WALVIS BAY – The bail hearing of the two men accused of smuggling N$206 million worth of cocaine through the port of Walvis Bay took a surprise turn on Wednesday when the defence lawyers pointed out that much of the evidence may eventually not be admissible when the case goes to trial.
According to the defence counsels for two accused men, Grant Noble and Dinath Azhar, the police did not have search warrants to search the containers where the cocaine was found.
Sisa Namandje is appearing for Azhar while Jan Wessels is representing Noble. Namandje told the court that there are many discrepancies in the manner in which the case was handled, which renders the State’s case weak, and some of the evidence gathered might not be admissible during trial.
Azhar and Noble, accused of smuggling cocaine, were arrested on June 15 at Walvis Bay harbour after 412 kilogrammes of cocaine were found between A4 copy paper they had ordered from Brazil.
Namandje argued that the search of the container was done without a warrant as it was obtained only after the search. He also argued that any evidence found during the search of the container cannot be used in court or at trial. “Hence assuming that my client was involved in the smuggling of drugs is useless,” Namandje said.
He also argued that the confiscation of smartphones from Azhar and Noble is highly questionable because no search warrant was issued for seizing the phones and searching the content on the phones. During searching the container and the arrest, police confiscated a Blackberry and an LG phone from Azhar, and an iPhone from Noble. The phones have been sent outside the country for analysis.
Looking to pick further holes in the State’s case, Namandje put it to Detective Inspector Charles Goagoseb, under pressure at times during cross-examination, that the police knew what they were looking for which only confirms that the container was already opened before the search warrant was obtained.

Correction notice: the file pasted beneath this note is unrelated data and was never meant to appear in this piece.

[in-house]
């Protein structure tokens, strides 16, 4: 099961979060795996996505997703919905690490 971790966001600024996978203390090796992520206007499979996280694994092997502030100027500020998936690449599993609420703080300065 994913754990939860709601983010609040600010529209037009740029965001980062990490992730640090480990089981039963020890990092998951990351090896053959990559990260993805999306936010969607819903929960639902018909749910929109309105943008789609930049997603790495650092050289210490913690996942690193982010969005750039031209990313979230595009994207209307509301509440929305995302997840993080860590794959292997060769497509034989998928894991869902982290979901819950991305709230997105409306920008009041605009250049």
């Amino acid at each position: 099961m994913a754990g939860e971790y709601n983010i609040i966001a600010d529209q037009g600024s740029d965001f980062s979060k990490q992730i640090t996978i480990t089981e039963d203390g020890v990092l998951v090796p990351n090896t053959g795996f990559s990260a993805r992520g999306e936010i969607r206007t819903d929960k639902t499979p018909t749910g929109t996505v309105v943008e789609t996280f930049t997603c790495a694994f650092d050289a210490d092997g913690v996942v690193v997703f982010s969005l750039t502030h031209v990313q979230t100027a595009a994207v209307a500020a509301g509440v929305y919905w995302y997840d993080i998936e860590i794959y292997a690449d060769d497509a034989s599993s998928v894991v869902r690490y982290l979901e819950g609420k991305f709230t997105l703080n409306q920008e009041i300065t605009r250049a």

“How else did the magistrate know to write cocaine powder on the search warrant? In fact, there was no search warrant, hence none of the suspects were given one at the time of their arrest,” he said.
Goagoseb testified that he grabbed the Blackberry from Azhar as he was busy on the phone and they feared that he might be busy deleting evidence.
Goagoseb explained that he gave the phone to another police officer to remove the battery as it seemed that files on the phone were being automatically deleted.
“Both phones were sent for analysis but the Blackberry will now be sent to another company outside Namibia as the phone has a cryptic software programme and cannot be accessed,” said Goagoseb.
Goagoseb told the court that Noble refused to give his passcode and his phone had to be sent to Israel for analysis.
Wessels said that Noble refused to reveal his password because he had naked pictures of women on his phone and wanted to protect them.
Wessels however yesterday told the court that his client was willing to provide the passcode at this stage if the identities of the ladies are not compromised.
Goagoseb responded that arrangements have already been made to send the phone outside the country and that Noble had previously refused to give the password when he was approached.
The bail hearing was heard by Magistrate Ise Rheent and was postponed to 3 September for continuation of proceedings.